Field of Work: Childhood obesity
Problem Synopsis: More than 23 million children and adolescents in the United States are overweight or obese. Lower-income communities, communities of color, and southern states bear the brunt of the childhood obesity epidemic.
Synopsis of the Work: Each of the 49 communities in Healthy Kids, Healthy Communities has created a broad partnership to expand access to affordable, healthy foods and opportunities for physical activity for children and families. Partners include public health agencies, nonprofit organizations, faith-based groups, and academic institutions, as well as urban planners, parks departments, and school districts.
The program is targeting children who are at highest risk of obesity based on race or ethnicity, income, or geographic location. And the communities, in turn, are focusing on neighborhoods where unemployment, poverty, crime, dangerous traffic, and a lack of grocery stores prevents children and families from gaining access to healthy food and engaging in physical activity.
By the end of 2010, 34 of the 49 participating communities had achieved policy or environmental changes. Examples include:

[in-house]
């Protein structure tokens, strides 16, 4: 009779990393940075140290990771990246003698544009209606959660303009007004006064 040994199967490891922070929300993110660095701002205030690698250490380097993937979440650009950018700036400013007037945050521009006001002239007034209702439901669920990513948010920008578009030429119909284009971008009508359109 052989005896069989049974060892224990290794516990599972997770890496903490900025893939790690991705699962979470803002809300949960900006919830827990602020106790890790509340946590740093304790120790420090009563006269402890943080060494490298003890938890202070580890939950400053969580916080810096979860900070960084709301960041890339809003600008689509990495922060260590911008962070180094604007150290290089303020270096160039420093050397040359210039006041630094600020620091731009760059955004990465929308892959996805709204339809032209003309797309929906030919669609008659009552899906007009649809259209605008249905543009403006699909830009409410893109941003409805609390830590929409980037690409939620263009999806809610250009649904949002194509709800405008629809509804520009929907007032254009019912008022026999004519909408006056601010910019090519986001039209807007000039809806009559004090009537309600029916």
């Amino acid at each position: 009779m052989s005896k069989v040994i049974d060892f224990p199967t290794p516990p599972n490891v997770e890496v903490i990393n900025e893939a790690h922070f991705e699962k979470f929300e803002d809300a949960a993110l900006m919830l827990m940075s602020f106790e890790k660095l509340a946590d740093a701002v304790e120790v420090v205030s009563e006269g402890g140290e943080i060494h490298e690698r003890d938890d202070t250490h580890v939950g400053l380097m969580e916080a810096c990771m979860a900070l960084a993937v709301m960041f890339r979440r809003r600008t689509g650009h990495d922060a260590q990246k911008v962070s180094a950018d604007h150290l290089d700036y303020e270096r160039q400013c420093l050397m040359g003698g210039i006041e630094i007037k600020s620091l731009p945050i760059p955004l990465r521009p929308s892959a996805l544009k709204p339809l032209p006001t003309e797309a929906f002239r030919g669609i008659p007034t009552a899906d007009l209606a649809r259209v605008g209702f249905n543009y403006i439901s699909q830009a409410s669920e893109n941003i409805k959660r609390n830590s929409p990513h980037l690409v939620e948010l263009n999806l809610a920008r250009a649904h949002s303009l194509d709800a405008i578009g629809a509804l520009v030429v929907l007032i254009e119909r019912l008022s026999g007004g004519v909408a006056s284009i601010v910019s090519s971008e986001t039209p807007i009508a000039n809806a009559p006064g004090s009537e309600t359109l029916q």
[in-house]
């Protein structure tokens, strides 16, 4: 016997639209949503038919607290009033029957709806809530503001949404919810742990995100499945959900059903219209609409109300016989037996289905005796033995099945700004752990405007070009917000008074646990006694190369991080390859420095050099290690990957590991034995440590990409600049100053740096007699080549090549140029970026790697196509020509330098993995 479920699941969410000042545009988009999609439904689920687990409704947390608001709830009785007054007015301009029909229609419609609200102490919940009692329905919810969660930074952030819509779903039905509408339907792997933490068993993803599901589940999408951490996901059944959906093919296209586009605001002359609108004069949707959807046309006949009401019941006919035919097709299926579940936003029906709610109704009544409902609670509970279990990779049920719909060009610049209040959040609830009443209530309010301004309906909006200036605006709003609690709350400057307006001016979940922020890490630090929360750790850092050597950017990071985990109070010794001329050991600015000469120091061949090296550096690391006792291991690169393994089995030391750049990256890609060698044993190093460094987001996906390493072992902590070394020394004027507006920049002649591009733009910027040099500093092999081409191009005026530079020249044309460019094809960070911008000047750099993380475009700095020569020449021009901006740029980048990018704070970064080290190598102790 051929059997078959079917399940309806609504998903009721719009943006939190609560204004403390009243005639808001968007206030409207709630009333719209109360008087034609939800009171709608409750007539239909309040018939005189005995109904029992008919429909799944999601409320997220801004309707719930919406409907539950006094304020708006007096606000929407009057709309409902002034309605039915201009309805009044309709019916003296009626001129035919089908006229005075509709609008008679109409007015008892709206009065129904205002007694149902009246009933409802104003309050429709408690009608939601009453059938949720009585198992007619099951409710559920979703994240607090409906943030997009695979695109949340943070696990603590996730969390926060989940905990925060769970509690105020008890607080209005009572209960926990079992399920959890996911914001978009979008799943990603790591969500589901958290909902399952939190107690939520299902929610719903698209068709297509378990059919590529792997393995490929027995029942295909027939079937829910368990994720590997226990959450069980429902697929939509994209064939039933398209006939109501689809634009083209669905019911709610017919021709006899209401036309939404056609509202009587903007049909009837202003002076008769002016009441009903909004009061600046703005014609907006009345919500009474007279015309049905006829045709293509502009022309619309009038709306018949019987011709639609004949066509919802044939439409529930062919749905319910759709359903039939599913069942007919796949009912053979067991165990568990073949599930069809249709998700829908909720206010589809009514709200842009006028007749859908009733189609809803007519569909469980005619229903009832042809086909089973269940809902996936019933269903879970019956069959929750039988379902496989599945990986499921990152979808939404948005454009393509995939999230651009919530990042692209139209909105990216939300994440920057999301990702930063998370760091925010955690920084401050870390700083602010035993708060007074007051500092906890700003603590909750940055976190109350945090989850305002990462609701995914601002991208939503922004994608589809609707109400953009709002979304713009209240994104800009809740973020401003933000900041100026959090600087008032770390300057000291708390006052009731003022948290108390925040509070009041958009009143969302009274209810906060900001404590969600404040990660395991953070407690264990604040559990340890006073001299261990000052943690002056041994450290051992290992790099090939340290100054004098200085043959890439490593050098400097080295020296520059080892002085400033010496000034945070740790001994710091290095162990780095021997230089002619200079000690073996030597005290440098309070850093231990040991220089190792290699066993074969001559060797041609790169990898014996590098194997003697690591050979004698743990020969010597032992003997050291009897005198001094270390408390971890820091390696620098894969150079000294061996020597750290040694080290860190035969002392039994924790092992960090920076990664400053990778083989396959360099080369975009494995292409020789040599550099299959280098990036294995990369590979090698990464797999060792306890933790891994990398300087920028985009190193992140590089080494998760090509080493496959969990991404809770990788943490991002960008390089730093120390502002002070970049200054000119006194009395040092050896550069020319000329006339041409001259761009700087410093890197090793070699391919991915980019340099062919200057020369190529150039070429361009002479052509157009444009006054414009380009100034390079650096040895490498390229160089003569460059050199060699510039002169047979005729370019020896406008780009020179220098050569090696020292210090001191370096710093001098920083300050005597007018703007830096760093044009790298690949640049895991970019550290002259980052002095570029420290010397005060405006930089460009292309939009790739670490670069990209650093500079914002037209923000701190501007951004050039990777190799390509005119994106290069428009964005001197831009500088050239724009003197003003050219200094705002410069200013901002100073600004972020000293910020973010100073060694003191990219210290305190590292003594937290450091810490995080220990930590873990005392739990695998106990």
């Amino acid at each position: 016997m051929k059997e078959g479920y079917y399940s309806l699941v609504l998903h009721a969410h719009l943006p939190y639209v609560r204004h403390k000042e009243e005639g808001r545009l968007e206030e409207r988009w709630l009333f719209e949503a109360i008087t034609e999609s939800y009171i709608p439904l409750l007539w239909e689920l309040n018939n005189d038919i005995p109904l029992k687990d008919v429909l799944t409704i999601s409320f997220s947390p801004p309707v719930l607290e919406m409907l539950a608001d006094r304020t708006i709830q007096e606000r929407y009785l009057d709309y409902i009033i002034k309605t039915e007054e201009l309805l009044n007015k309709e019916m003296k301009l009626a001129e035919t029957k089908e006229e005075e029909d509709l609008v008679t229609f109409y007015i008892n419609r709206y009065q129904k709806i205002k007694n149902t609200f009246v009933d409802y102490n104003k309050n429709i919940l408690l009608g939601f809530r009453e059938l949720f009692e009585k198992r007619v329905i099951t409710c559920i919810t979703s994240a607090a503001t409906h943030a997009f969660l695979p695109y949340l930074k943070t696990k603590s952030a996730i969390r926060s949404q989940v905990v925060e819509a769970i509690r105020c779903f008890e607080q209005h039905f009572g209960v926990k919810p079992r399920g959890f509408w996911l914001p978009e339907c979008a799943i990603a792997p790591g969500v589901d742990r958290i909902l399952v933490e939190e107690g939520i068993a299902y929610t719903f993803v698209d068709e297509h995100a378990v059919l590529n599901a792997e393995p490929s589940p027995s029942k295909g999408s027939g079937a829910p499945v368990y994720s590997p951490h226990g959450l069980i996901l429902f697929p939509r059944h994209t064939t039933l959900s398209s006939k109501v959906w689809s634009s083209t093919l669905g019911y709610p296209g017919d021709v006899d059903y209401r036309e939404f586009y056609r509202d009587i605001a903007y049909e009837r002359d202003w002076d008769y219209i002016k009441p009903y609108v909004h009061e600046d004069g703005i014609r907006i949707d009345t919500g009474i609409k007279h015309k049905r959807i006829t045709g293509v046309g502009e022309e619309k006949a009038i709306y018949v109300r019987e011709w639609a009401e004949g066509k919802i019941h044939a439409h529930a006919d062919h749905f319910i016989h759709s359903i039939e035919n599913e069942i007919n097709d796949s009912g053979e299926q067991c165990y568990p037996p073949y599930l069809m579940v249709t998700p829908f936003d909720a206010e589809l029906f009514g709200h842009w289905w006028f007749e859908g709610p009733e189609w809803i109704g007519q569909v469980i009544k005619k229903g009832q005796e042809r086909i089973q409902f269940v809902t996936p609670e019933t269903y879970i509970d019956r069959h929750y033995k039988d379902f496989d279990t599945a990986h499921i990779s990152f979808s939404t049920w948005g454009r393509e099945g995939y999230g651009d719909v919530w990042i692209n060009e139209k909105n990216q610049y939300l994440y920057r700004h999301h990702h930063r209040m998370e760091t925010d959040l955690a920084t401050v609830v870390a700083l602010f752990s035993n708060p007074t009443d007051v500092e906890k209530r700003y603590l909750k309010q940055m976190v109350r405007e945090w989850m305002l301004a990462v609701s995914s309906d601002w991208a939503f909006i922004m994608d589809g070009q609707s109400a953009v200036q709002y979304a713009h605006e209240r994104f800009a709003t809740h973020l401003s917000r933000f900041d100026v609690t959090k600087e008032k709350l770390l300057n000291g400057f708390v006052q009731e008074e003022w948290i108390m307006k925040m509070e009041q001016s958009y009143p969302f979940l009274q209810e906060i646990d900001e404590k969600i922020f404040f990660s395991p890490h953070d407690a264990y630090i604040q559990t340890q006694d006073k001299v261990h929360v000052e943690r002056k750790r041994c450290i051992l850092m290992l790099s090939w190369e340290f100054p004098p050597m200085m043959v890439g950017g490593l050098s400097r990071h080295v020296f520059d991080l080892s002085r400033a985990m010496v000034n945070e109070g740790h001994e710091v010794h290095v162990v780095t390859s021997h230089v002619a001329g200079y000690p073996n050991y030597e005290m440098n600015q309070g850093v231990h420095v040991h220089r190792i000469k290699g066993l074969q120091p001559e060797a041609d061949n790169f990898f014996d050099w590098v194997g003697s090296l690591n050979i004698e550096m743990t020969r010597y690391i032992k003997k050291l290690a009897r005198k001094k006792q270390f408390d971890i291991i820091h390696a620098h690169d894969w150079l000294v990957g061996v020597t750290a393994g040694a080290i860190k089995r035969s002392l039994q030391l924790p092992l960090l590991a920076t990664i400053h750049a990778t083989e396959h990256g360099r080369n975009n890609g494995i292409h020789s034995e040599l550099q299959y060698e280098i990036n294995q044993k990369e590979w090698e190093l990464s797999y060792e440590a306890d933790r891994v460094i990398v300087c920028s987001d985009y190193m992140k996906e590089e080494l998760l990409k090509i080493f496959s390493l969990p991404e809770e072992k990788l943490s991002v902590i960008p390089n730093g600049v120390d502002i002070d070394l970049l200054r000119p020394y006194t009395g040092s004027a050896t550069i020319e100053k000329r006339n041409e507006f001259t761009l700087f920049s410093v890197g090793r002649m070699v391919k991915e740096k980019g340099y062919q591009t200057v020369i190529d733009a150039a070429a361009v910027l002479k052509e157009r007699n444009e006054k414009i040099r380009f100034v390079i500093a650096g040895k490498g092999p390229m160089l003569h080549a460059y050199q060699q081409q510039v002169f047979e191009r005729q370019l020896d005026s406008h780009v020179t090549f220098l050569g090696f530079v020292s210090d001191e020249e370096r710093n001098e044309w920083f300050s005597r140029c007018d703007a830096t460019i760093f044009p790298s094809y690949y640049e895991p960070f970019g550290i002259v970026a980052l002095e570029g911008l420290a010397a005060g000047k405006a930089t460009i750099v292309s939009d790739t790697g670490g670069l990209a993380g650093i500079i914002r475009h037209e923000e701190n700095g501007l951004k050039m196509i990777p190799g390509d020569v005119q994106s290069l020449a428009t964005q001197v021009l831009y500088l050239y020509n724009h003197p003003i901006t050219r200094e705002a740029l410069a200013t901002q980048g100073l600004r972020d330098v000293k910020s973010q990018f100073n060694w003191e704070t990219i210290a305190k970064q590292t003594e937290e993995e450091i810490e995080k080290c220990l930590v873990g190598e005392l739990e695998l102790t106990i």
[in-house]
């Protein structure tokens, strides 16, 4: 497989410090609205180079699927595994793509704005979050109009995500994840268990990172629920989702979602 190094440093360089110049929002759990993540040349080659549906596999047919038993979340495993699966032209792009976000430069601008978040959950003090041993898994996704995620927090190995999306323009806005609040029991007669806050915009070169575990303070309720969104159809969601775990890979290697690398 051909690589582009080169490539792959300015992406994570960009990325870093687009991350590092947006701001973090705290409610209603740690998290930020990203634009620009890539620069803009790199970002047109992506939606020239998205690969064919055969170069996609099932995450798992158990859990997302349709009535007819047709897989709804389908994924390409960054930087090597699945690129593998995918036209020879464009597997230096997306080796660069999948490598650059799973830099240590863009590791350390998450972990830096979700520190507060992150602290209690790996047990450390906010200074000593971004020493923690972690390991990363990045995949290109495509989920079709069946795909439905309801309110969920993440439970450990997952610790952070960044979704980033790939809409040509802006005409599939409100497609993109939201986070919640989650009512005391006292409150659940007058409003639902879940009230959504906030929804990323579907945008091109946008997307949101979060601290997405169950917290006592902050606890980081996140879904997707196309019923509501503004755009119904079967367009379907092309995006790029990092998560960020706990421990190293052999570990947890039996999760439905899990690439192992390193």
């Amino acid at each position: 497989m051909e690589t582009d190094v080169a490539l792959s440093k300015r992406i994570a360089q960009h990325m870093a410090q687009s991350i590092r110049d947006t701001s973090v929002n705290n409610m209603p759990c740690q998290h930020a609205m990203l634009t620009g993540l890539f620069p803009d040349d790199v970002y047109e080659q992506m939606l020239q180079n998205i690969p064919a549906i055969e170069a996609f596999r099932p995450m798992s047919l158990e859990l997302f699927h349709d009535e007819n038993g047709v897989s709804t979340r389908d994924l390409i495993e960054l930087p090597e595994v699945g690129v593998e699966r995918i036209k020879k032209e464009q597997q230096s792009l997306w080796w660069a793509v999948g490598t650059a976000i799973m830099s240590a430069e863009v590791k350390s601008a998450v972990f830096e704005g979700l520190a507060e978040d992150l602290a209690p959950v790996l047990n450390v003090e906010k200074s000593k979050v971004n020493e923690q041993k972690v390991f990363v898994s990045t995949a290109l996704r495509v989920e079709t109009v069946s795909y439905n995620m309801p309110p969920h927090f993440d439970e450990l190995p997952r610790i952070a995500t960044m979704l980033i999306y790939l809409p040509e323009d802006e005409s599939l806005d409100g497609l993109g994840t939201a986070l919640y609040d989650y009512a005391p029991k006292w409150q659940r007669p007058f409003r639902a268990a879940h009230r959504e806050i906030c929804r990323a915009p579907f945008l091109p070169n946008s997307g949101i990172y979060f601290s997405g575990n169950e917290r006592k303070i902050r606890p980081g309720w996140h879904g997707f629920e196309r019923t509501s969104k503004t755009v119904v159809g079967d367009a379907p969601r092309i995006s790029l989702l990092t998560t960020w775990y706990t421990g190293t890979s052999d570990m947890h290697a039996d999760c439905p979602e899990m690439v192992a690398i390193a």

- Regulations promoting physical activity and good nutrition at more than 200 faith-based child-care centers with some 17,600 children in Jefferson County, Ala.
- A resolution and action plan to make Houghton, Mich., a bicycle friendly city. The American League of Cyclists has since cited Houghton as one of just 158 bicycle friendly communities nationwide.
- A "livable streets" resolution in Kansas City, Mo., that will guide plans and investments to make streets accessible for walking and bicycling as well as driving.
- A Food Policy Council in Grant County, N.M., which is recommending policy changes and implementing projects to encourage local food production and availability.
- A Healthy Selection Program in Baldwin Park, Calif., where 14 corner stores are stocking healthy products and displaying signs pointing customers to them.